624: Engineers of Dreams by Henry Petroski

by Gerard


624.20973: Petroski, Henry. Engineers of Dreams: Great Bridge Builders and the Spanning of America. New York: Vintage, 1996. 398 pp. ISBN 0-679-43939-0.

Dewey Breakdown:

  • 600: Technology
  • 620: Engineering and applied operations
  • 624: Civil engineering
  • 624.2: Bridges
  • +0973: United States

Many of the major cities in the U.S. got their start as big port cities. Ships could sail in, deposit goods, and flood the local economy with raw materials and other goods. They were ports because a bay or river brought the ship. And because there was water, there was a need for bridges. Bridges as an architectural or engineering feature have been around since the Romans, but new materials in the 19th century allowed for better, stronger, longer bridges to be built. In the United States, there are several iconic bridges—The Golden Gate Bridge, The Brooklyn Bridge, The George Washington Bridge—whose conception and completion are due in large part to the engineers who first thought them up. Henry Petroski’s Engineers of Dreams is an ode to these thinkers and builders, the men who decided to cross a river and leave their mark on the American landscape.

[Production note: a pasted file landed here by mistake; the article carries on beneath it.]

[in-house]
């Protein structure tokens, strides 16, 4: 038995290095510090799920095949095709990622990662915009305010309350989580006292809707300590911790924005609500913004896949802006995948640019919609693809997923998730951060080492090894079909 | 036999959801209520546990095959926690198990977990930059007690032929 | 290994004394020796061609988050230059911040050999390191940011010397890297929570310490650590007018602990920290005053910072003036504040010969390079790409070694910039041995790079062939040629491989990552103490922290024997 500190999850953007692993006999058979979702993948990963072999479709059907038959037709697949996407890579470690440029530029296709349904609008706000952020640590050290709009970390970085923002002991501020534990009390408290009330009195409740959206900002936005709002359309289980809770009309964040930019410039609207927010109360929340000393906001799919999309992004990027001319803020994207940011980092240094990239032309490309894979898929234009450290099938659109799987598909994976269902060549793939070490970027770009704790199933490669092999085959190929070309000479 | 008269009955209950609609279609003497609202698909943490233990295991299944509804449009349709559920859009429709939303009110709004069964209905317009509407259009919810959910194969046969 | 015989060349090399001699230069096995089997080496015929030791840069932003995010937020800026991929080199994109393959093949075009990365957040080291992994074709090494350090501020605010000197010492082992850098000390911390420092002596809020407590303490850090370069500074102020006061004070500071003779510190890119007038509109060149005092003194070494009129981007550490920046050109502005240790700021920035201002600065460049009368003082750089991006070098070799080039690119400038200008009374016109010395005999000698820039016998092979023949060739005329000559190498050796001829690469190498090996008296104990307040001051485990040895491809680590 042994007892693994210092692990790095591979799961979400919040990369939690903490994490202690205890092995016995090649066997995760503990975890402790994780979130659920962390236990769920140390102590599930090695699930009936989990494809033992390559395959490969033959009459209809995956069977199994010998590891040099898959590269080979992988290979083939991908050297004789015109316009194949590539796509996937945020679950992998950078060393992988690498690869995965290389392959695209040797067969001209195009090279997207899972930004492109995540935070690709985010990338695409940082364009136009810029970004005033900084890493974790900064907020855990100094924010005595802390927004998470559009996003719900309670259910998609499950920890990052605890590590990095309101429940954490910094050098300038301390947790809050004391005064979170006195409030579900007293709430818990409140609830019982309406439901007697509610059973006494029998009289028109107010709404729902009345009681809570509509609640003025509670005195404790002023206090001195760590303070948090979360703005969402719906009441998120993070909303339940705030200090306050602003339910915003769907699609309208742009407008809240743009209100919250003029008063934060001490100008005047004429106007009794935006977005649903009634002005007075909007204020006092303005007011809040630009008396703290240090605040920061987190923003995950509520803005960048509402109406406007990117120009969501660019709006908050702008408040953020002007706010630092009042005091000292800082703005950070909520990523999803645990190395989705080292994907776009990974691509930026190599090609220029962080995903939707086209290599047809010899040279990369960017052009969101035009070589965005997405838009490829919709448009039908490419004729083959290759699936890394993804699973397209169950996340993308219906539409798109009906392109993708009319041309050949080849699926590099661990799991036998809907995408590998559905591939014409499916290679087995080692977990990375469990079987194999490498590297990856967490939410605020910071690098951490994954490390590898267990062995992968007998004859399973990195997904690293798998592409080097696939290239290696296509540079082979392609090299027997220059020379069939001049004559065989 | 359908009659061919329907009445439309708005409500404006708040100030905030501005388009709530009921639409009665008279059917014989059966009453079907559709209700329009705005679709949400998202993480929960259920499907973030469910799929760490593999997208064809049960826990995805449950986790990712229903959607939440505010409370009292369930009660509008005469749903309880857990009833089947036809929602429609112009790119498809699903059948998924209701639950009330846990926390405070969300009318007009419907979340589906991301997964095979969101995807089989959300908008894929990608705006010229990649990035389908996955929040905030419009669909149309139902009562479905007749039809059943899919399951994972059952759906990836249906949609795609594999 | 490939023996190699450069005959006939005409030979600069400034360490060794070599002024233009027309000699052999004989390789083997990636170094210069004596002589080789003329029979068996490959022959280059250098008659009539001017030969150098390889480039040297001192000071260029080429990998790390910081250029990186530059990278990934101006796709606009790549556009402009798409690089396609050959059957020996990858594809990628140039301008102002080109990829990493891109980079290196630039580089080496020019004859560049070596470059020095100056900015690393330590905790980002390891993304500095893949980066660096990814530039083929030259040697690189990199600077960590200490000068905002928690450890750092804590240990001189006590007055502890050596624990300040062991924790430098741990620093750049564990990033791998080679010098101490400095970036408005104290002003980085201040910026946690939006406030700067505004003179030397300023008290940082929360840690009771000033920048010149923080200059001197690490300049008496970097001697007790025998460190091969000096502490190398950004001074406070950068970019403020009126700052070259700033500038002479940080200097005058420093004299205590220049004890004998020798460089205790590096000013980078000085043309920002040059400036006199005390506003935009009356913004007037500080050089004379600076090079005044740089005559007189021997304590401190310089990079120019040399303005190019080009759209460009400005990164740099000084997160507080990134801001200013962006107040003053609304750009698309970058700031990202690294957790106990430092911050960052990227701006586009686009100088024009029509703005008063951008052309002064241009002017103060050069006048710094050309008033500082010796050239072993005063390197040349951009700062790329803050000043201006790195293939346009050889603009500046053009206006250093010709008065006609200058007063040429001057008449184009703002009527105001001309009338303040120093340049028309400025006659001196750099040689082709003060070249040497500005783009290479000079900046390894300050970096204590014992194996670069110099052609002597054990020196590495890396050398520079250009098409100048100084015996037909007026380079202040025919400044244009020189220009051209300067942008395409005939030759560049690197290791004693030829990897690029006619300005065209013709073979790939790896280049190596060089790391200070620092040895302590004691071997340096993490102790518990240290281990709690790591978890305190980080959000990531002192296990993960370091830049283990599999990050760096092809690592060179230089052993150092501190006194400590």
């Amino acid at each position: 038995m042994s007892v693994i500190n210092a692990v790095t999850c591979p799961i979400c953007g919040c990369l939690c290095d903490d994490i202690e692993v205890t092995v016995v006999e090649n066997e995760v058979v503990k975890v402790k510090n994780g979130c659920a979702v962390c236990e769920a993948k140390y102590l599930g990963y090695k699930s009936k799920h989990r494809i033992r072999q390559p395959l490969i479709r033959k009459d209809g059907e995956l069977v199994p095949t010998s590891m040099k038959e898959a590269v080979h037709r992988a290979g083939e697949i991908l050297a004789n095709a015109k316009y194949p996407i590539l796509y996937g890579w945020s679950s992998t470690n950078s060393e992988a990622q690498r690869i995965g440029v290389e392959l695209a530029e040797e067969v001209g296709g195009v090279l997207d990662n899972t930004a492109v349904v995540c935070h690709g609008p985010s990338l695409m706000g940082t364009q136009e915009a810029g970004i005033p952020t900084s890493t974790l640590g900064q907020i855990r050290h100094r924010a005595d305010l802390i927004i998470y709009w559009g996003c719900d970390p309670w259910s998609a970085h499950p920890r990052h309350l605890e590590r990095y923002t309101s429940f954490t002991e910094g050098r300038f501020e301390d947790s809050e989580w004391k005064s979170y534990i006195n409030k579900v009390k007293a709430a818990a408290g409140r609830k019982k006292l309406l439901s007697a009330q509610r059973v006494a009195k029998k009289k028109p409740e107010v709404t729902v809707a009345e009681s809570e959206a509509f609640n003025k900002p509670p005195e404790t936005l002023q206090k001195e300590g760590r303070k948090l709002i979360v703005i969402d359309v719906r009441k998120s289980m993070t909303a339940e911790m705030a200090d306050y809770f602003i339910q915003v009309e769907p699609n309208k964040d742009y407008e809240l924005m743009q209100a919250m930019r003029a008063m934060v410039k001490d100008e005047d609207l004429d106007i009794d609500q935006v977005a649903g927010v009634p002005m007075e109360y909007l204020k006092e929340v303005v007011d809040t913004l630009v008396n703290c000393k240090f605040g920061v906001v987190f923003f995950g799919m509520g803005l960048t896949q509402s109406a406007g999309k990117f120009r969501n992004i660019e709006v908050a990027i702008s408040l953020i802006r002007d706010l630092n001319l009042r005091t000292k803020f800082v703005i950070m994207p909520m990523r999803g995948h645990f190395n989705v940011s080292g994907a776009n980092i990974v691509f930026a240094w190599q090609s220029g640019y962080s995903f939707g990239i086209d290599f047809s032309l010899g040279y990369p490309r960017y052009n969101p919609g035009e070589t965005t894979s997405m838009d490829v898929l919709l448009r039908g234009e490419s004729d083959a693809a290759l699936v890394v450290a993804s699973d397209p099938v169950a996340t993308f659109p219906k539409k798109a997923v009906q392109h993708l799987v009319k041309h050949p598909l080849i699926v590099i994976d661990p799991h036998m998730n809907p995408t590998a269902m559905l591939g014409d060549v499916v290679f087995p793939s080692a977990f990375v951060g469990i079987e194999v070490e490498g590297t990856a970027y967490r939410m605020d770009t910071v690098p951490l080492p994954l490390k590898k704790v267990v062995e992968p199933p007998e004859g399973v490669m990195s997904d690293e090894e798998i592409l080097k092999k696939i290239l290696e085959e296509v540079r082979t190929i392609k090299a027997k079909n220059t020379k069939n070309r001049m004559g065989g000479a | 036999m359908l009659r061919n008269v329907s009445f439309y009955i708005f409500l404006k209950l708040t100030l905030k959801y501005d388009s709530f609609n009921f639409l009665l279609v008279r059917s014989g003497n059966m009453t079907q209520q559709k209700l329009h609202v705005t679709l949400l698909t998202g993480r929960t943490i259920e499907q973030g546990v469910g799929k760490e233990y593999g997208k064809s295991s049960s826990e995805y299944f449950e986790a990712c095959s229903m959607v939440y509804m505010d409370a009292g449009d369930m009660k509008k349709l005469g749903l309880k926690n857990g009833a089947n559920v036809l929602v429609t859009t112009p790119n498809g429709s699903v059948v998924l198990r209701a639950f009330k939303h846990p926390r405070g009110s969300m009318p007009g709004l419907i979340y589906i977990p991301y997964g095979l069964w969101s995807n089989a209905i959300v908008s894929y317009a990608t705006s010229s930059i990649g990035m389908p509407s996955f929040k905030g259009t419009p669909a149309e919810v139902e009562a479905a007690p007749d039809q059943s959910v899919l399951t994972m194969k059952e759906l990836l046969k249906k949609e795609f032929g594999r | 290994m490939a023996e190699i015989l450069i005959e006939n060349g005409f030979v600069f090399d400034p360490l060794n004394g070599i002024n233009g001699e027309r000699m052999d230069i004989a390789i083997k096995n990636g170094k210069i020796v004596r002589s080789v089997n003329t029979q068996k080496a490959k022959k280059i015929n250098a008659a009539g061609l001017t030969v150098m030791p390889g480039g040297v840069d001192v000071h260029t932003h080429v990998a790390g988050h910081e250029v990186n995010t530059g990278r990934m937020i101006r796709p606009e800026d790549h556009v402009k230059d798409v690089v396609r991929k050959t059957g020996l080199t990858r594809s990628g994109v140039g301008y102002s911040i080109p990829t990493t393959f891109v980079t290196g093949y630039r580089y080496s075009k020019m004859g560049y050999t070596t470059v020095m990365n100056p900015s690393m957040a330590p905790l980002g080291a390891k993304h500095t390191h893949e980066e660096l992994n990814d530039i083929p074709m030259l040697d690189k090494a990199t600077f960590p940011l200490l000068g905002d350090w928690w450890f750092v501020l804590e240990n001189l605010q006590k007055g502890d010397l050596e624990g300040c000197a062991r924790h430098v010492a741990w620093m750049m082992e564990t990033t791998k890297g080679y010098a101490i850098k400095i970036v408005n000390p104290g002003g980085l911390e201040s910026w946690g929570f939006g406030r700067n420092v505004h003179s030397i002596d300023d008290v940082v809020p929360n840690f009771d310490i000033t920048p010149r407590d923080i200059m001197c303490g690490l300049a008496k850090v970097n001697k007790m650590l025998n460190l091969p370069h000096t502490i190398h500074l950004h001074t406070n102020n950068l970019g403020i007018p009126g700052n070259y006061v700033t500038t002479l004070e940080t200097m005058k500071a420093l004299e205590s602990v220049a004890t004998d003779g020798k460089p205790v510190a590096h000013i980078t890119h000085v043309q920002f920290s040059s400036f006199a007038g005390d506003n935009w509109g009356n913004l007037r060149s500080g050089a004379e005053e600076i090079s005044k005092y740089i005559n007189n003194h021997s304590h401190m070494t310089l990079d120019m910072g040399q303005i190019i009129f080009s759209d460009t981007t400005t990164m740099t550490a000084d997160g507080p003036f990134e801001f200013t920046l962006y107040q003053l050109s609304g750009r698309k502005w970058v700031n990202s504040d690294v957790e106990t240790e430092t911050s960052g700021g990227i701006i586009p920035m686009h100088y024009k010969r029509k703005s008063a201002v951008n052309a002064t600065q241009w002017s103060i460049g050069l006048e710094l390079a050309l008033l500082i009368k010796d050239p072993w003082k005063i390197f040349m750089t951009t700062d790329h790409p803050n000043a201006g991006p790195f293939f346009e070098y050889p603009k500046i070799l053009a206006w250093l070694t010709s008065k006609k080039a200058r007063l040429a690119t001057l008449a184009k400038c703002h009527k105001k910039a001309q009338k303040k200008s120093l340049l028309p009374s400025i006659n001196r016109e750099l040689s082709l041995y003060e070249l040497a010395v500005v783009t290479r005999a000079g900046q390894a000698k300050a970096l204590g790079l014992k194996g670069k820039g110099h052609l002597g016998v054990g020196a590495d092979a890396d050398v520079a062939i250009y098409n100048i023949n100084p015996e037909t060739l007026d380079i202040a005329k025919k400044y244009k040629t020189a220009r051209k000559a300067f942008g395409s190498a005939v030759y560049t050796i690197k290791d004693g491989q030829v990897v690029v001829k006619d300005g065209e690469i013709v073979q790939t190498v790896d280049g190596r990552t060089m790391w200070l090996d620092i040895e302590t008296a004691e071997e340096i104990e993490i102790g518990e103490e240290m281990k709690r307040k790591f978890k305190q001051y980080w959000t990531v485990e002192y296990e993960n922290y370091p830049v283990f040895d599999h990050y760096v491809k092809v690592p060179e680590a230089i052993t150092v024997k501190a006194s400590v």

Petroski’s book covers the lives and works of five civil engineers—James B. Eads, Theodore Cooper, Gustav Lindenthal, Othmar Ammann, and David B. Steinman—who created many of the great bridges of America. Their biographies tell the tale of an America looking to grow by leaps and bounds. There are times when the new bridges collapsed or other tragedies struck, but in the end, the bridges were built and the landscape was connected in new ways. There is a great deal of engineering history here, but the biographies are a tad formulaic. To be fair, though, I went in for the engineering info. As an added bonus, there are a good number of structural photographs and design illustrations to go along with the text. Petroski is clearly passionate this subject and this history reads rather briskly for a treatise on structural design. All in all, an excellent book on the history of American bridge design.